President Donald Trump’s spur-of-the-moment decision to agree to a face-to-face meeting with North Korea leader Kim Jong Un represented an unprecedented opportunity, but also a huge risk, most recently highlighted by a case of cold feet on both sides.
Anticipation about the June 12 meeting in Singapore is turning to pessimism, as the complexity of the initiative, the stark divides between Washington and Pyongyang, and inconsistencies in the White House’s approach to the meeting all become clear.
First, the Kim government threatened to pull out, blaming the “repugnance” of national security adviser John Bolton and his nuclear disarmament schemes.
Now Trump has switched from dreaming of Nobel prizes to warning that there is a “very substantial chance” that the meeting will not happen next month.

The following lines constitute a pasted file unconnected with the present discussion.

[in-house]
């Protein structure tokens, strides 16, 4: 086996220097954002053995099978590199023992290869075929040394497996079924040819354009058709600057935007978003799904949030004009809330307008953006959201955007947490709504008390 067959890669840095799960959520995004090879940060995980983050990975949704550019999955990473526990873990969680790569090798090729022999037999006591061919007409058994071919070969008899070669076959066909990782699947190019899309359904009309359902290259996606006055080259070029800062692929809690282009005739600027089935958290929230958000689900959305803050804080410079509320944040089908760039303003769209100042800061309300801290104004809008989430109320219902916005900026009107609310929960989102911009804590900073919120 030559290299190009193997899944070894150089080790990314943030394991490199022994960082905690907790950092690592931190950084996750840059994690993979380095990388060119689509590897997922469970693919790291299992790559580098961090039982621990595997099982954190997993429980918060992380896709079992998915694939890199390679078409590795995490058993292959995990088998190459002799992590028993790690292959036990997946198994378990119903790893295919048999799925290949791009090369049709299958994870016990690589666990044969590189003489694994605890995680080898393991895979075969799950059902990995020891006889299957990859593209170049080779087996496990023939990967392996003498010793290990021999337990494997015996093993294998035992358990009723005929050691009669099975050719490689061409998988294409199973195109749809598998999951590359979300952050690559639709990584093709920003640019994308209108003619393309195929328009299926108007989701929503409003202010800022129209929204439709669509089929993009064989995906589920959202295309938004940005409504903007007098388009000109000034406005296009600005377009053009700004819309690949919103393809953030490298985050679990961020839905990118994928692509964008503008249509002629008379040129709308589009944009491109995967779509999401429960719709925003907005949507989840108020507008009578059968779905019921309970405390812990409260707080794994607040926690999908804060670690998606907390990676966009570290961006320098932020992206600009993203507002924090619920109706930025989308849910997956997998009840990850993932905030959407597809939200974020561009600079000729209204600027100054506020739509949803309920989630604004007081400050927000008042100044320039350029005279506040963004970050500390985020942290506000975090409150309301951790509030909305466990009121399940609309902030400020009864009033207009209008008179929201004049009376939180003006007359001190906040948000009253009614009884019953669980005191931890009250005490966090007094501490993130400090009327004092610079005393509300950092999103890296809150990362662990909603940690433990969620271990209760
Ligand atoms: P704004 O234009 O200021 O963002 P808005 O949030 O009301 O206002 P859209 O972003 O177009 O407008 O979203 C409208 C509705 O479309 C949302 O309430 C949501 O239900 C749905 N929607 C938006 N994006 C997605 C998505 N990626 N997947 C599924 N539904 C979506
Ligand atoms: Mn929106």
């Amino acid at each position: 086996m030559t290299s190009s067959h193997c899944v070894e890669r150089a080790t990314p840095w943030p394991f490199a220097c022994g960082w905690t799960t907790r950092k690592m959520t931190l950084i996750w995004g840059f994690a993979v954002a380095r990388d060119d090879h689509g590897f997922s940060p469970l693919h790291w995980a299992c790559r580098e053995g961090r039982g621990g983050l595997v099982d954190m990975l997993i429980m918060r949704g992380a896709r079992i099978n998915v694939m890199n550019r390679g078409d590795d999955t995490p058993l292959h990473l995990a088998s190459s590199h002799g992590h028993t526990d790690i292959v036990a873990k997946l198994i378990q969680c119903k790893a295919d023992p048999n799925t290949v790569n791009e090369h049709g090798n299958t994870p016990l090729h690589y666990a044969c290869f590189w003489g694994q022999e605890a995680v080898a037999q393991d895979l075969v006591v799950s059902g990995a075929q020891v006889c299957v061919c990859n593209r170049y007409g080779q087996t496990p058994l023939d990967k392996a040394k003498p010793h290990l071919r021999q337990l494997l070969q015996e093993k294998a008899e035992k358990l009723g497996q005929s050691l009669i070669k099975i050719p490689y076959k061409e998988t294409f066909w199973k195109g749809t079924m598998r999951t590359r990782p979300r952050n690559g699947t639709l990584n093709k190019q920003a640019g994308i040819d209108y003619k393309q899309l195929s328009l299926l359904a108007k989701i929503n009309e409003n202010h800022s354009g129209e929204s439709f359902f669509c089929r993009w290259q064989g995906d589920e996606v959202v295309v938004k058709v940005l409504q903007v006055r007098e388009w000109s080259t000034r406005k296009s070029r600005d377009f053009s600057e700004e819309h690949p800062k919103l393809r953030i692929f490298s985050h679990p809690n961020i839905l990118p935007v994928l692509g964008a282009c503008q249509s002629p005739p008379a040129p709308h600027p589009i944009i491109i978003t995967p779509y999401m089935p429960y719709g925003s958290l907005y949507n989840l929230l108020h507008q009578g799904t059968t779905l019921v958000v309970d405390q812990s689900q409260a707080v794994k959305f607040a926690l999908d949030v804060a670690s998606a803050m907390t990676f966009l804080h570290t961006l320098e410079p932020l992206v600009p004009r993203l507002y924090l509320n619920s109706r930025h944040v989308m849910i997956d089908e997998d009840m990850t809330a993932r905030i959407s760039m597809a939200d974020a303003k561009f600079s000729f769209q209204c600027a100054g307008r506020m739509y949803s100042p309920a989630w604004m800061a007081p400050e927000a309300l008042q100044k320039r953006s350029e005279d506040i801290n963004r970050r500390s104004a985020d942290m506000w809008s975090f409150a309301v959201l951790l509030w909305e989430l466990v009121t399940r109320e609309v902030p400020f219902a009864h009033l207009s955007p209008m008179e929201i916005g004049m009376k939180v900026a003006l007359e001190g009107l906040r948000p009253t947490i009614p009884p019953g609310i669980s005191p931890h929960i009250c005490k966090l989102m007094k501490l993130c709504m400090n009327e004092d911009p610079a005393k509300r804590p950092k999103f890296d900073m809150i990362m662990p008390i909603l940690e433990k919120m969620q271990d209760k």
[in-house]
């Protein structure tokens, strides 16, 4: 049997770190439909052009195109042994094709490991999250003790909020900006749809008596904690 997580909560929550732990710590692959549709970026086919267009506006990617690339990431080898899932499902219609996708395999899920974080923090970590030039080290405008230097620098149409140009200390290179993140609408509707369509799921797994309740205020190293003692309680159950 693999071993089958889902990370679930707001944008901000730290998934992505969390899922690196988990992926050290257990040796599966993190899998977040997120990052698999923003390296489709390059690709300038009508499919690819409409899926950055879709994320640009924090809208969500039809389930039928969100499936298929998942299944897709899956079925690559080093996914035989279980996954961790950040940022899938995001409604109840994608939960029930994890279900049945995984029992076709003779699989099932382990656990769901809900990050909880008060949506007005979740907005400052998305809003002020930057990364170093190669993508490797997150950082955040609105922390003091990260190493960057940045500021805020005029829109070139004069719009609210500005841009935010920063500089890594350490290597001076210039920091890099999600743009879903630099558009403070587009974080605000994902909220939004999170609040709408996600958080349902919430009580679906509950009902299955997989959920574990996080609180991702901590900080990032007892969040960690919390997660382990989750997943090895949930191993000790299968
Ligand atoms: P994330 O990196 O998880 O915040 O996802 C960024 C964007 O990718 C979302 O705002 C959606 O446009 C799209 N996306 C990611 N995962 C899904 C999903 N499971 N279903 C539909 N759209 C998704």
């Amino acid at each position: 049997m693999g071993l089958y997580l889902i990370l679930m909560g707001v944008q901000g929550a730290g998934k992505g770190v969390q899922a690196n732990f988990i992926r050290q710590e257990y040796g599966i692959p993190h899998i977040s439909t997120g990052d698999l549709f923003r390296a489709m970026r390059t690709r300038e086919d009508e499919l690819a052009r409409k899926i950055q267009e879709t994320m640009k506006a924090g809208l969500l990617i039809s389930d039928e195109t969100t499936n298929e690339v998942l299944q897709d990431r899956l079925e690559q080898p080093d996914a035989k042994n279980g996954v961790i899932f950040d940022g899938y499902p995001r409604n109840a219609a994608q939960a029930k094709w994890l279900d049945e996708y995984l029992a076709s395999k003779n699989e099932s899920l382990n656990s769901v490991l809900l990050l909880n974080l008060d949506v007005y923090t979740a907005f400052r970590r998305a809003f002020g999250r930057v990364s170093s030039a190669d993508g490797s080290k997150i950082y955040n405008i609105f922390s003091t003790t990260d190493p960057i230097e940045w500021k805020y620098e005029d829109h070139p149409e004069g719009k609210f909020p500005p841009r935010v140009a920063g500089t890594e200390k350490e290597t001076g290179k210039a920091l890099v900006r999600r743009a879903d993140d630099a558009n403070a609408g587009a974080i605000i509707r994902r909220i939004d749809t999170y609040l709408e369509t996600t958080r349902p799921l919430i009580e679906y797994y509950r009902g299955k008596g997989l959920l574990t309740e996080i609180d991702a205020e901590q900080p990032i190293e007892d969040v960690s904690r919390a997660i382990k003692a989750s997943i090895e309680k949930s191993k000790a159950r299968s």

Trump is also speculating that China’s President Xi Jinping, who he called a “world class poker player” on Tuesday, may be behind Kim’s new hard line.
The atmosphere has soured from the euphoric optimism with which Trump welcomed home three US prisoners from North Korea two weeks ago to doubt and uncertainty.
There seems a good chance that the challenge coins minted by the White House Communications Agency to commemorate the summit may get left on the shelf.
“If it doesn’t happen, maybe it’ll happen later. Maybe it’ll happen at a different time, but we will see,” Trump said, alongside South Korean President Moon Jae-in at the White House on Tuesday.
So what is behind the sudden outburst of pessimism about what would be the most spectacular diplomatic summit in decades?